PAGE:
In the real world, however, this ideal scenario pretty much never happens. The object's momentum may almost balance the pull of gravity, but not quite. For example, the object may be moving a little too slow, so the force of gravity is stronger than its momentum, with the result that the object is pulled inwards towards the center of gravity. However, here an interesting thing happens: as it gets pulled in, it also speeds up, so its momentum increases. This means the momentum may be able to reach the point where it balances out gravity again. Of course, gravity also increases when the object is closer to the center, so here we have a crucial deciding question: does the momentum grow faster than the force of gravity, so that the object will acquire enough momentum to overcome the inward pull of gravity?

In some cases, the answer is no: if the object is moving too slowly to begin with, gravity pulls it inwards, and its momentum grows, but it's falling too fast, so the growing force of gravity completely overwhelms its momentum, and it crashes into the center (the central star, e.g.).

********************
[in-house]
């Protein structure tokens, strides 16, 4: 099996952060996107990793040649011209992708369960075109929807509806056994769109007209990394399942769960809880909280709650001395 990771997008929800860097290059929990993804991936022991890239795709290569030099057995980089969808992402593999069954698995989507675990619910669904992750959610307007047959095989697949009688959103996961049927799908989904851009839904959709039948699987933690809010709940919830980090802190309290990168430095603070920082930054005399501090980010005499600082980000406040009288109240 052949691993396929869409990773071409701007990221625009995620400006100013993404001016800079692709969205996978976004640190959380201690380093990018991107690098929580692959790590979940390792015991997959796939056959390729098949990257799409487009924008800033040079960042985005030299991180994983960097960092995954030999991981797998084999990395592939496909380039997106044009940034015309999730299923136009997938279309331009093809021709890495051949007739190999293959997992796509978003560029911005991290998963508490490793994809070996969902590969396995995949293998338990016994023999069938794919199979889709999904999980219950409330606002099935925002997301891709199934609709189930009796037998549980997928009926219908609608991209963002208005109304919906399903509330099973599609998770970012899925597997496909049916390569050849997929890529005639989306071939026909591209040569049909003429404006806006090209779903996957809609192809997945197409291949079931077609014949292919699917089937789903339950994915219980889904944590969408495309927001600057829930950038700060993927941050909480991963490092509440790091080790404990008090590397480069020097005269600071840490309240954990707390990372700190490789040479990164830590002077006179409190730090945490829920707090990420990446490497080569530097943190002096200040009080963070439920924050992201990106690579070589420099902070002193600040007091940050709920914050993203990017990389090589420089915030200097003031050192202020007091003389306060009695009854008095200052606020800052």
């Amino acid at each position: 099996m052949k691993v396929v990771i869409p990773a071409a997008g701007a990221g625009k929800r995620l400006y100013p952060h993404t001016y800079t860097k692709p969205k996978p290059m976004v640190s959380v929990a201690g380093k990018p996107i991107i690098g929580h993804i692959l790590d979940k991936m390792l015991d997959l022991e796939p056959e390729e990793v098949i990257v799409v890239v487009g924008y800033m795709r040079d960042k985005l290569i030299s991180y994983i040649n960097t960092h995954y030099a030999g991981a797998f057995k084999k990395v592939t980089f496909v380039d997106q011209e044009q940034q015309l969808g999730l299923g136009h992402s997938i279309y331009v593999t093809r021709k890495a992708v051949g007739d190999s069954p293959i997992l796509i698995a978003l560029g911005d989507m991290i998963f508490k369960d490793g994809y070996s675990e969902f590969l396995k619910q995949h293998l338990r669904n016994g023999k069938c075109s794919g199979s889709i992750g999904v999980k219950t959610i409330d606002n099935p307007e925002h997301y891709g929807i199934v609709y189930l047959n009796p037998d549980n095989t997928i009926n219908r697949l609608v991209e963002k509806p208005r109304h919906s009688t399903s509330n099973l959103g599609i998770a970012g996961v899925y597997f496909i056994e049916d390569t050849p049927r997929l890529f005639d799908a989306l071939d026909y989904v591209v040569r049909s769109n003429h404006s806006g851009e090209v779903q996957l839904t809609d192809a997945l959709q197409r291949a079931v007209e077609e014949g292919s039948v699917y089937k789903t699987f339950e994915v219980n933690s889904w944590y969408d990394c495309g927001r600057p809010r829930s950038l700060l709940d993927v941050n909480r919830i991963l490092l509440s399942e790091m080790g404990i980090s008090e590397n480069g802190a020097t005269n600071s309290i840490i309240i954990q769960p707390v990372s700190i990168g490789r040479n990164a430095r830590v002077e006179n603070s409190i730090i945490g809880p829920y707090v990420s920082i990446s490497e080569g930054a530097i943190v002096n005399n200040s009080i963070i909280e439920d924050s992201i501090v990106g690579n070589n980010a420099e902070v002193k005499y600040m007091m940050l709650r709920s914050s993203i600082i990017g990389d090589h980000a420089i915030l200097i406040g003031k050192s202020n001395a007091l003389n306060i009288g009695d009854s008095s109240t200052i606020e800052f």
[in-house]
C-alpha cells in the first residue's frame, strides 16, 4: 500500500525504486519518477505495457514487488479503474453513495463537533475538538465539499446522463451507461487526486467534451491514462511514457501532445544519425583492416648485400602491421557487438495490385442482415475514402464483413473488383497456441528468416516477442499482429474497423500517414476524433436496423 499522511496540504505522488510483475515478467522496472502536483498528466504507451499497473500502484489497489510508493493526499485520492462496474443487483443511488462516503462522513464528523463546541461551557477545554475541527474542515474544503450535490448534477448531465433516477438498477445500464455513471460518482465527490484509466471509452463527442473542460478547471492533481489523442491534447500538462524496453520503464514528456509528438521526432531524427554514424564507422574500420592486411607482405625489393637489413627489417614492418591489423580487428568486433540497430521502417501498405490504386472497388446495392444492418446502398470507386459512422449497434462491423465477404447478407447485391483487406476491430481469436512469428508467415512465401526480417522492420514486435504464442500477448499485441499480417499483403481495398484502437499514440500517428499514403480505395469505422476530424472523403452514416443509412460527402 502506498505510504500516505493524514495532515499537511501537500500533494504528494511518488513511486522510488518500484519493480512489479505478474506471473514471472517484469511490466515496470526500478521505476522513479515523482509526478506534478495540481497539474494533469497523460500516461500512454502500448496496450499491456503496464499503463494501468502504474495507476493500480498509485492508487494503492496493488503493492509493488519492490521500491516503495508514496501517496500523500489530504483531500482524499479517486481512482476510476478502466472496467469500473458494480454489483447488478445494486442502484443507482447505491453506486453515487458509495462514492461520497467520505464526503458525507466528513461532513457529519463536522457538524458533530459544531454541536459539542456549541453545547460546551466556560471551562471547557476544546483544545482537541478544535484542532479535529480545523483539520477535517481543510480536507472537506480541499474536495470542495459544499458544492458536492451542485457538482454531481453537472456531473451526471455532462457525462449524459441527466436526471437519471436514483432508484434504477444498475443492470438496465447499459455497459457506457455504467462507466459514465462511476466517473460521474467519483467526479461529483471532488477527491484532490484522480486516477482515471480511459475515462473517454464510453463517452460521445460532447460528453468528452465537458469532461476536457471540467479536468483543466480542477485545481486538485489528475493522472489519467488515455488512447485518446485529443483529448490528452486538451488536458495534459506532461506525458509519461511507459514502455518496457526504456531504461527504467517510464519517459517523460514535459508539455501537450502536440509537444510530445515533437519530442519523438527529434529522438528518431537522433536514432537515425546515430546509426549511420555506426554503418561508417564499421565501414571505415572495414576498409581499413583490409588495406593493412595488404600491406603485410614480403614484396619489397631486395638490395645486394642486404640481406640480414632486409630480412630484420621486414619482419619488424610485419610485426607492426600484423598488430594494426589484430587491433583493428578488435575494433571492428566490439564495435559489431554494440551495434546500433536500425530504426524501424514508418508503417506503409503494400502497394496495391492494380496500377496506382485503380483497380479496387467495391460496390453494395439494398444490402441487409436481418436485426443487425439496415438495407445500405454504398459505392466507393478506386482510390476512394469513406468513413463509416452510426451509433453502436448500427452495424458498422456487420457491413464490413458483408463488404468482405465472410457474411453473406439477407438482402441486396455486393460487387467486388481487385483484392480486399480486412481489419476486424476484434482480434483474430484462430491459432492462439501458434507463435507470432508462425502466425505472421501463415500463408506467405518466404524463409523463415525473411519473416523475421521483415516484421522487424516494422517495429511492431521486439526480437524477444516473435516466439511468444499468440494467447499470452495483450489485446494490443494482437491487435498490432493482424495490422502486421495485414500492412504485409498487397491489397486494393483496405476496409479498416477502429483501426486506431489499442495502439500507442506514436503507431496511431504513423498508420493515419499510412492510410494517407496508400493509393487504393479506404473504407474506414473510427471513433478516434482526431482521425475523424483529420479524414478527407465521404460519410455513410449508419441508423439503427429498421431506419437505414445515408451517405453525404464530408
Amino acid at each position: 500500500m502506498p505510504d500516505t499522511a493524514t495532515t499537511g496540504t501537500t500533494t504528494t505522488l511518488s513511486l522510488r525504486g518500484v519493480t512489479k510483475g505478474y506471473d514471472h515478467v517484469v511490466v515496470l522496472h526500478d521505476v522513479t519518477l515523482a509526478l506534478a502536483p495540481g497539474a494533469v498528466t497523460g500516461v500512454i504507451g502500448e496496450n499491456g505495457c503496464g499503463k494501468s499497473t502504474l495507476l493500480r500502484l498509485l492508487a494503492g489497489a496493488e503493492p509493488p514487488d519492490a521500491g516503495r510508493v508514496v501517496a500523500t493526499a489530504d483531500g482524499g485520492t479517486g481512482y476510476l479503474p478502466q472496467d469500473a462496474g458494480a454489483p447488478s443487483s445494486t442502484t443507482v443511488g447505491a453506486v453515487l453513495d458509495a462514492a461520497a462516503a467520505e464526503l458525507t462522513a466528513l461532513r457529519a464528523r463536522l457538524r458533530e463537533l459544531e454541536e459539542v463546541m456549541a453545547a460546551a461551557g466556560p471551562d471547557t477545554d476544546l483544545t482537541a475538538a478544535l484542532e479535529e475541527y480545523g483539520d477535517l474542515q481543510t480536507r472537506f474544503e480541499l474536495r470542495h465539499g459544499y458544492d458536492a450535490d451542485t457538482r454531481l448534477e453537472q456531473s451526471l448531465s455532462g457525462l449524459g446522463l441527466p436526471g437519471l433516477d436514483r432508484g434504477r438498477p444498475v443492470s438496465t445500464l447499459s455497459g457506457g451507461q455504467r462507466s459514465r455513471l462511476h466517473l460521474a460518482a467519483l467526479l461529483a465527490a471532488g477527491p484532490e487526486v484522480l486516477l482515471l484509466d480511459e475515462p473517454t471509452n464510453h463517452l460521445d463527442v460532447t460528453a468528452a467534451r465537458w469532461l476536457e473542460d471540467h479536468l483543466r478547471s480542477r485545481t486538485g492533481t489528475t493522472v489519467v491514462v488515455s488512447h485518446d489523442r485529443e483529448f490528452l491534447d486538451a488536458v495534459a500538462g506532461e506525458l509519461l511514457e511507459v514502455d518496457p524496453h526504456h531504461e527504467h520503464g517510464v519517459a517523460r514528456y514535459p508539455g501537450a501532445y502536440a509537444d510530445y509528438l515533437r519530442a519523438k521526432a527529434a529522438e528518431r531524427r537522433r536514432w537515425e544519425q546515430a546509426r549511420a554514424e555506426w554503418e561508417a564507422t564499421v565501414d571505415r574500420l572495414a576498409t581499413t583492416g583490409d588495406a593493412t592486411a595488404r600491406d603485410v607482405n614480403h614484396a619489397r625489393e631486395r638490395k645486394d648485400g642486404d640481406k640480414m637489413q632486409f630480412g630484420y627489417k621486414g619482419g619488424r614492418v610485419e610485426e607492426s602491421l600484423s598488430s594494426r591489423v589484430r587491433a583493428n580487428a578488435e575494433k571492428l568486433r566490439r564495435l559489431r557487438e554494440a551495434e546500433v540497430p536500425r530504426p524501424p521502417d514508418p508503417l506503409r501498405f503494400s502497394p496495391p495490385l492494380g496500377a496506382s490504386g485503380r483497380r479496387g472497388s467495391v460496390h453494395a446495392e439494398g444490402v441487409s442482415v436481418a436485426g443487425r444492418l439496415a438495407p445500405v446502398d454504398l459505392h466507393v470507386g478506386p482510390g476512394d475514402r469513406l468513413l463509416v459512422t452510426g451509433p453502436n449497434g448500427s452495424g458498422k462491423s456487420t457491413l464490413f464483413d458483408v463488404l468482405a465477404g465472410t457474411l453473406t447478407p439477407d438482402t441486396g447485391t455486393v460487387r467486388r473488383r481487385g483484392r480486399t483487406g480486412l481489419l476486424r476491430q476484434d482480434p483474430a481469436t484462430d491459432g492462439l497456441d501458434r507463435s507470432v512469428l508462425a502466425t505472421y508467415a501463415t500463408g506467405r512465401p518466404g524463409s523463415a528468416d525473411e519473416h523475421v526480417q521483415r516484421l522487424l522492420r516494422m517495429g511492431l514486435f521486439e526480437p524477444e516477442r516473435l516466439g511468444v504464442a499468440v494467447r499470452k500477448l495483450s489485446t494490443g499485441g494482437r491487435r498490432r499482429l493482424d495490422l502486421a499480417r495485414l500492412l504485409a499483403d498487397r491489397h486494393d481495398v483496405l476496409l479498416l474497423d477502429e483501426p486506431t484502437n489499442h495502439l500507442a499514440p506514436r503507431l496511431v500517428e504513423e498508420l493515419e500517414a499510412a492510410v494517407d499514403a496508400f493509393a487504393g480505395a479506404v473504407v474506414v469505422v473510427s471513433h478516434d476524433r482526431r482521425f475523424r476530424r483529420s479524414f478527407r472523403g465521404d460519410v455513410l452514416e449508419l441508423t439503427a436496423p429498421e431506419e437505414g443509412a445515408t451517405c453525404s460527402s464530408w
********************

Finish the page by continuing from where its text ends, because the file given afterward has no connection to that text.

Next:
In other cases, the answer is yes: if the object is moving fast enough initially, even though it's not quite fast enough to completely overcome the gravity, as it gets pulled inwards the object's speed increases, and its momentum likewise, but it doesn't fall fast enough for gravity to overwhelm it. Instead, it moves faster and faster until its momentum overcomes the gravity, and it begins to move away from the center of gravity again. Here, there's another juncture: will the object, after its momentum overcomes gravity, be moving so fast that it will completely escape gravity? Again, remember that gravity is always pulling inwards; so once the object is moving away from the central star, the star's gravity will pull on it and it will slow down. But on the other hand, the object is also moving farther away from the star, which means the force of gravity is diminishing. If the object is moving fast enough, the decreasing force of gravity will never be able to pull it back, and the object flies out of orbit. However, if the object's initial momentum was not great enough, then after moving out some distance from the star, the force of gravity will manage to reduce its momentum to zero, and the object starts moving back towards the star.